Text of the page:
The Latest BBC Pay List Shows Men Are Still Dominating Salaries

The company have been criticised for their gender pay gap.

BBC have once more revealed the company’s top earners within their ranks and despite efforts to address its on-air pay gap only two women make it into the top 20.

The BBC said that the number of women being paid more than £200,000 had increased from seven to 14 in the year to March 31. They also noted the number of men paid more than £500,000 dropped from five to three.

Shifts in the standings have been largely due to a number of the highest paid stars agreeing to take pay-cuts as the company sought to close the gender pay gap.

One notable change is radio presenter, Chris Evans, dropping from the top spot after taking a £500,000 wage slash, taking him from the £2.2m-£2.25m bracket to £1.66m-£1.67m.

The shift means presenter Gary Lineker is now the best-paid star at the BBC, earning between £1.75m and £1.76m, and is the only one of the corporation’s biggest male stars not to take a pay cut.

In an attempt to increase transparency of their annual report, the BBC narrowed the pay-bands from £50,000 to £10,000.

The BBC said that by March next year the proportion of women making the top pay list would reach 40%, and would be 50% by 2020.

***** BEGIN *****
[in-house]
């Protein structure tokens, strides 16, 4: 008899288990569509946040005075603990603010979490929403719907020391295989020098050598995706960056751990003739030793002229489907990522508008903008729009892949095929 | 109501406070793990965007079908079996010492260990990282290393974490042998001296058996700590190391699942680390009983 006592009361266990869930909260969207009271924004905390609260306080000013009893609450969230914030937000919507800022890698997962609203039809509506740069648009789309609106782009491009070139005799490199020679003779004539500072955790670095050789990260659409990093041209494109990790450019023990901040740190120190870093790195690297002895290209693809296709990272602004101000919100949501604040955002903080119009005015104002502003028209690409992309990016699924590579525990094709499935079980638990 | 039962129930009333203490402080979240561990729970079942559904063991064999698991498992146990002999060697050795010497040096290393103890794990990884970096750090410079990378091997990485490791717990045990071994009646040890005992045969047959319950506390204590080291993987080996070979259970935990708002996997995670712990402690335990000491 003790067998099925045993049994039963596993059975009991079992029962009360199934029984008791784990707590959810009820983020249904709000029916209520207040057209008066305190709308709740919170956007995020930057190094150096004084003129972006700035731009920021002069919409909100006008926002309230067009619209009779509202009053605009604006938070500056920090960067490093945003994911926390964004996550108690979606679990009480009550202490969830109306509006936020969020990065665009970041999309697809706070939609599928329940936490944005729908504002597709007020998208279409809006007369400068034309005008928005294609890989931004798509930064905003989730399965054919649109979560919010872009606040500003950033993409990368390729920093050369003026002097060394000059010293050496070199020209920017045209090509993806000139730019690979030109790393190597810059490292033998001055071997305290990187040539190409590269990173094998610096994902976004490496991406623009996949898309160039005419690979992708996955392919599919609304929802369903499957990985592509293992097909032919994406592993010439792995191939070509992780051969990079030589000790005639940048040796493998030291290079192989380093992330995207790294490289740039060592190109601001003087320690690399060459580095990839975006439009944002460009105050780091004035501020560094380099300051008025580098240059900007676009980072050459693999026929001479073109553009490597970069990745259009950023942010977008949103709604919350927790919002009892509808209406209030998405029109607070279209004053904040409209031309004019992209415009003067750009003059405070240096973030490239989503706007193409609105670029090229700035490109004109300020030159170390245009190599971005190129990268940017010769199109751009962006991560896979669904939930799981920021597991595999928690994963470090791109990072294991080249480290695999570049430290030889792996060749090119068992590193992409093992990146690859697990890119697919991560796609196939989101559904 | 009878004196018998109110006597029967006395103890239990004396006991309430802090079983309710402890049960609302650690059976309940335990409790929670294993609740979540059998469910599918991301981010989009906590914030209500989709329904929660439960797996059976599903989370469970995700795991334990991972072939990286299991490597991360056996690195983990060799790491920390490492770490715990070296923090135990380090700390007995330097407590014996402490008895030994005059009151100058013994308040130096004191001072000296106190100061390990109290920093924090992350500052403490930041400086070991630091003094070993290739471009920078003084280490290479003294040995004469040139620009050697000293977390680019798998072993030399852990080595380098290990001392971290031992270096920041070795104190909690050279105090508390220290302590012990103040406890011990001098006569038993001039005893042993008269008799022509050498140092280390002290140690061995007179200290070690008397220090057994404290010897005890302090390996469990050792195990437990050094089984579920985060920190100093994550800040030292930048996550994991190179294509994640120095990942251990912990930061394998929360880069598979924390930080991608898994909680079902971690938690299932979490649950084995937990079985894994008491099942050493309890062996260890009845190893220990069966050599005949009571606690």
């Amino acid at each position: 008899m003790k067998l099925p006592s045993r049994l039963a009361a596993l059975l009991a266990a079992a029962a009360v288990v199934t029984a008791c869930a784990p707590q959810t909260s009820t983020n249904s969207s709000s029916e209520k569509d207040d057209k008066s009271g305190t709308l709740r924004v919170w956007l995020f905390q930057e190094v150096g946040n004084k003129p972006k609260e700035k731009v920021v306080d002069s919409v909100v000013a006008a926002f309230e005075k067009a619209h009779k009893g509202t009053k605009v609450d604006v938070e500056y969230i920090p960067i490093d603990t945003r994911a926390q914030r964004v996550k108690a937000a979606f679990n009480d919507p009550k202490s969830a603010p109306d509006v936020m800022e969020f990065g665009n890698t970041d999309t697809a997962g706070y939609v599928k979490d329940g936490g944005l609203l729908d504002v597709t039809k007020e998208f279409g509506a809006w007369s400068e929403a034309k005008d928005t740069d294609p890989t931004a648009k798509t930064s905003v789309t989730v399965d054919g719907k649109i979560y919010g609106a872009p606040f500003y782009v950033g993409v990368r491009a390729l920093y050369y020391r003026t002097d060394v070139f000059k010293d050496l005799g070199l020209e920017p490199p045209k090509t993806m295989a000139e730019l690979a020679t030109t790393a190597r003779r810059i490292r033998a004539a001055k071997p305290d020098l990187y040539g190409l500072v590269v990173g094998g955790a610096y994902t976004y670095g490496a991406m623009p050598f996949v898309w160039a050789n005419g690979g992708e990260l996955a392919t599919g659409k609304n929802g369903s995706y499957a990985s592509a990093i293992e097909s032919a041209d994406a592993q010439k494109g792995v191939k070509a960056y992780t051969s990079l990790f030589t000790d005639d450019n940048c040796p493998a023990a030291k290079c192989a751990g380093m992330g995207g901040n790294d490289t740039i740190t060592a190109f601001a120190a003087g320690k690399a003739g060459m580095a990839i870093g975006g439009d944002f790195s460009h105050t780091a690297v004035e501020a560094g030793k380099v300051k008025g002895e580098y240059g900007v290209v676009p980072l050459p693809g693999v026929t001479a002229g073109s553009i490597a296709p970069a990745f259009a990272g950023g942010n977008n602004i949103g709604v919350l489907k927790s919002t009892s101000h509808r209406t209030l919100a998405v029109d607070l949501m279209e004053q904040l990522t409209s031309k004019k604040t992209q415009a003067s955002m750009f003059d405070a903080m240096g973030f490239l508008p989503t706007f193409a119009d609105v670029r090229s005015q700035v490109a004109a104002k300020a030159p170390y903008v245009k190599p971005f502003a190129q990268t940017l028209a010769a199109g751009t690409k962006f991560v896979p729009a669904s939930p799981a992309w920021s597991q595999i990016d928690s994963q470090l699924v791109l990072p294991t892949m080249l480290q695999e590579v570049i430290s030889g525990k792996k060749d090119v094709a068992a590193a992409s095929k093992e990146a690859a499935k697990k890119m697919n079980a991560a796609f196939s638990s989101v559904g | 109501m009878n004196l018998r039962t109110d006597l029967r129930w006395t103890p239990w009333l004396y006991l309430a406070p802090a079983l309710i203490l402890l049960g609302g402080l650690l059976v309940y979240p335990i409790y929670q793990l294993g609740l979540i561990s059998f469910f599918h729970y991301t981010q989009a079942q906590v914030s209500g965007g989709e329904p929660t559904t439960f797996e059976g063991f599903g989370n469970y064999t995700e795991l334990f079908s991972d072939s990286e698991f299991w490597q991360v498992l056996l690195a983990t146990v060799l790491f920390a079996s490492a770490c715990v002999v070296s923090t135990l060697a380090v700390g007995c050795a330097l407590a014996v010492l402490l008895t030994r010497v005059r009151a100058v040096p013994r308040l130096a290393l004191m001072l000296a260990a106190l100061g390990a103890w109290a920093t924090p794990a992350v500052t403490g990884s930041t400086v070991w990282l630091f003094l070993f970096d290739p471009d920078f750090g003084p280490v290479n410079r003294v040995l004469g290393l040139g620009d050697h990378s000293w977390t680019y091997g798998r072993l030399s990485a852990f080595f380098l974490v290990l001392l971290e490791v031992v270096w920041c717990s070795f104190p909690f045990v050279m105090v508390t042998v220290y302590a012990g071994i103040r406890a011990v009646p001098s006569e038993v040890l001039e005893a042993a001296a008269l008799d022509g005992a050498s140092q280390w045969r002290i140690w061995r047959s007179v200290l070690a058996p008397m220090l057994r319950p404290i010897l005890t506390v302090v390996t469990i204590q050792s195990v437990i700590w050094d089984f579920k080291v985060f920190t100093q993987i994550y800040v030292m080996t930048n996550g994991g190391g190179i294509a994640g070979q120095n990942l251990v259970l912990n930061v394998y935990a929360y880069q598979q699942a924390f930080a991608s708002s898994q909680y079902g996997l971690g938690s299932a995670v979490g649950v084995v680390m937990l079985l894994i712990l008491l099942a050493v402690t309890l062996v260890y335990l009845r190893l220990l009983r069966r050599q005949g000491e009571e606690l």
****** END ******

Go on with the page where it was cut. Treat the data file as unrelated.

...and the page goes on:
Who are the BBC’s best-paid stars?

1. Gary Lineker – £1,750,000-£1,759,999

2. Chris Evans – £1,660,000-£1,669,999

3. Graham Norton – £600,000-£609,999

4. Steve Wright – £550,000-£559,999

5. Huw Edwards – £520,000-£529,999

6. Jeremy Vine – £440,000-£449,999

=7. Nicky Campbell – £410,000-£419,999

=7. Alan Shearer – £410,000-£419,999

=9. John Humphrys – £400,000-£409,999

=9. Nick Grimshaw – £400,000-£409,999

=9. Stephen Nolan – £400,000-£409,999

=9. Andrew Marr – £400,000-£409,999

13. Claudia Winkleman – £370,000-£379,999

Director general Tony Hall said:

“I’ve made it absolutely clear that’s not good enough and I want to get to 50/50, and that will mean changes in the range of what people are paid right across [the organisation].

We are making progress and you must understand that. We’re trying to get a balanced range of men and women and their pay right across the organisation.

I am concentrating on what is a huge change, which is going from 25% of women to 40% of women being in the top, over £150,000 pay… These things take time.”

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